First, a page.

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Earlier this week, the New York Daily News reported that Justice Anthony M. Kennedy has no plans of stepping down from the Supreme Court anytime soon. This wasn’t terribly exciting, since there haven’t been any rumblings of an AMK departure. In addition, Justice Kennedy has already hired at least two law clerks for October Term 2011.

And so have several of his colleagues, including Justices Antonin Scalia and Ruth Bader Ginsburg (who are said to be done with their OT 2011 hiring). Some have wondered whether Justice Ginsburg might be leaving the Court, given her health issues. But RBG’s commitment to the Court appears strong — she took the bench the day after the deeply sad passing of her husband, Marty Ginsburg — and her hiring a full clerk complement for 2011-2012 suggests she isn’t going anywhere.

A full list of the October Term 2010 law clerks, who are starting at One First Street this month, plus news (and rumor) of OT 2011 hires — after the jump.

double red triangle arrows Continue reading “Supreme Court Clerk Hiring Watch: All of October Term 2010
Plus several hires for October Term 2011.

* Don’t try to punk the University of Michigan Law School admissions office unless you’re rocking a restricted telephone number. [Legal Profession Blog]

* Disney better hope this jury verdict isn’t a final answer. [The Wrap]

* Legal bloggers will fight about how to interpret various aspects of the Bill of Rights, but we all love the Declaration of Independence. [Infamy or Praise]

* But if we had meaningful tax reform, there would be less work for tax lawyers. And we all know that tax lawyers are the smartest lawyers; they’re way too intelligent to allow tax reform to happen. [Going Concern]

* Former Drug and Device law blogger Mark Hermann wrote a book about what you don’t learn in law school. [Law School Podcaster]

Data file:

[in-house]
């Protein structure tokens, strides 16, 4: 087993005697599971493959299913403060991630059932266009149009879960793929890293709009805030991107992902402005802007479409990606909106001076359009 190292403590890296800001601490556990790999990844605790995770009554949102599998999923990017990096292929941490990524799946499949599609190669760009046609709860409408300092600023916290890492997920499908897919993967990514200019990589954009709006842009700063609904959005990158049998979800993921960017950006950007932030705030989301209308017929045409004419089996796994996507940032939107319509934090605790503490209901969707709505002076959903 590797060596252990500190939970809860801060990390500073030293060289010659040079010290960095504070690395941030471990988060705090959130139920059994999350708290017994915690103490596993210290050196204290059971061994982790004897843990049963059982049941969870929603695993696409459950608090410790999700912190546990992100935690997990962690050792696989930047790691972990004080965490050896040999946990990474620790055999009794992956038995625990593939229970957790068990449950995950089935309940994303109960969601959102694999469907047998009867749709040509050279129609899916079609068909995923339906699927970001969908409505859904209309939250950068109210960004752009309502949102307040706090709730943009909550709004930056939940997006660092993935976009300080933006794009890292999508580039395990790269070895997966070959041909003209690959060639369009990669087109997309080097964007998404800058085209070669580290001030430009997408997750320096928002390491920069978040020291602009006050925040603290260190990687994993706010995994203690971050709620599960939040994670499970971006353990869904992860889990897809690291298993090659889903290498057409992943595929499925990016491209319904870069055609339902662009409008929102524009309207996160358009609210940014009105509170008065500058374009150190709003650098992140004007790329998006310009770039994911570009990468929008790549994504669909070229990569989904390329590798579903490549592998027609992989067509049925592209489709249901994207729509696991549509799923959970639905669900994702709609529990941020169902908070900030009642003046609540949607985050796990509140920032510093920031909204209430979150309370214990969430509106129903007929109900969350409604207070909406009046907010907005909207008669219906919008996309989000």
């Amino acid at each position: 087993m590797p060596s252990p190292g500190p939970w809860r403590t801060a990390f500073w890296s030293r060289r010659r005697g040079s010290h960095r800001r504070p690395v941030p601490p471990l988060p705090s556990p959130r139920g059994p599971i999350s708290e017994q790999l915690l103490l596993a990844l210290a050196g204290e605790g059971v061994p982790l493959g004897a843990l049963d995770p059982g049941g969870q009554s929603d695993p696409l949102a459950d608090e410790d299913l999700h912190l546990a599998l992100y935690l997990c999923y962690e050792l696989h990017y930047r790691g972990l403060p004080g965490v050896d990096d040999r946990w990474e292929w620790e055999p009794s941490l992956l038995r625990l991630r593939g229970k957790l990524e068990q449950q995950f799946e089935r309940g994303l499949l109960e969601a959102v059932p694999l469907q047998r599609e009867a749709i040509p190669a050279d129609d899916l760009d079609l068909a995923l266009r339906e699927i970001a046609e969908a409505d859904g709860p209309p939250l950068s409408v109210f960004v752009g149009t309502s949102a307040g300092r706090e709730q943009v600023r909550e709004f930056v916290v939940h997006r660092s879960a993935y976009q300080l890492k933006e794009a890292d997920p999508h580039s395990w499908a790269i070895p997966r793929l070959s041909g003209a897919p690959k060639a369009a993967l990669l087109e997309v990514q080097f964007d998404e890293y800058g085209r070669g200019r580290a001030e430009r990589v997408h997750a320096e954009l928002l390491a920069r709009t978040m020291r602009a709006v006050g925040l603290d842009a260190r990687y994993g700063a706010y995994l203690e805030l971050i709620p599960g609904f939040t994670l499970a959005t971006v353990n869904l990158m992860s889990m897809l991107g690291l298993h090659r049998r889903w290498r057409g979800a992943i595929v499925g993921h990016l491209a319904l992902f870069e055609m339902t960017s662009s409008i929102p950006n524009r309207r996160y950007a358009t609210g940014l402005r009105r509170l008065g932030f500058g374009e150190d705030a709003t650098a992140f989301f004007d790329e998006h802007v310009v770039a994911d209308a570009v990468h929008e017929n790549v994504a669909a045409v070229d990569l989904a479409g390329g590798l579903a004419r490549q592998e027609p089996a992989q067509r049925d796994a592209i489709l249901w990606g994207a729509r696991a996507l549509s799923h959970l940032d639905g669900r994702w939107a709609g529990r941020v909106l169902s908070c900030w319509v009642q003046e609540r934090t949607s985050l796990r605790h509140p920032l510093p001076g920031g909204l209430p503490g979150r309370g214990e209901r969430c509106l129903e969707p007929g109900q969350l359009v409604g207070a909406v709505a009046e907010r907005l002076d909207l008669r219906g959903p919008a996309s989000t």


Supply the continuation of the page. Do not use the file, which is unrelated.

* I wonder if this will make the heads of Grammar Nazis explode? [The Lawyerist]

In other words, my homegirl Kagan was saying people could not be aroused by the lyrics “’cause my dick’s on bone” or “me so horny, me f*** you long time.”

– Luther Campbell (aka Uncle Luke of 2 Live Crew) endorsing Elena Kagan in the Miami New Times based on her work on the band’s behalf at Williams & Connolly.

Loyola Law School (Los Angeles) hoped to quietly jump on the grade-inflation bandwagon in order to help make its students more competitive in the legal marketplace. The school bumped letter grades up a notch, so that a C- became a C, a B became a B+, and an A+ became an A+you’reasuperamazinggunnerrockstar.

But the quiet jump has resulted in a lot of noise. After we wrote about the school’s retroactive grade inflation, the Los Angeles Times and later the New York Times picked up on it.

And last night, Loyola had its big moment on the Colbert Report:

The upside is that Loyola-L.A. just broke through to a whole new audience of potential applicants. The downside is that we can hear the deflation of the hopes of all the Loyola law school grads who planned to wow employers with their amazing GPAs.

We reached out to Loyola about being mocked by one of America’s most influential people. A response from Dean Victor Gold, after the jump.

double red triangle arrows Continue reading “Stephen Colbert Rips Loyola-L.A.’s ‘Foolproof Plan to Get Their Graduates Better Jobs’”

While there are students enjoying the good life as summer associates, many rising 3Ls are staring into the abyss of entering 3L recruiting without a post-graduate job lined up. At the University of Michigan Law School, the office of career services is preparing students for just how abysmal the abyss is going to be:

As you look at the employers coming to campus to interview 3Ls, some of you may be feeling quite frustrated at the number of employers willing to interview you as a 3L when there were far more willing to interview you when you were a 2L. Unfortunately, in the next few weeks there may be even more firms that cancel or reduce the number of interview slots they want reserved for 3Ls.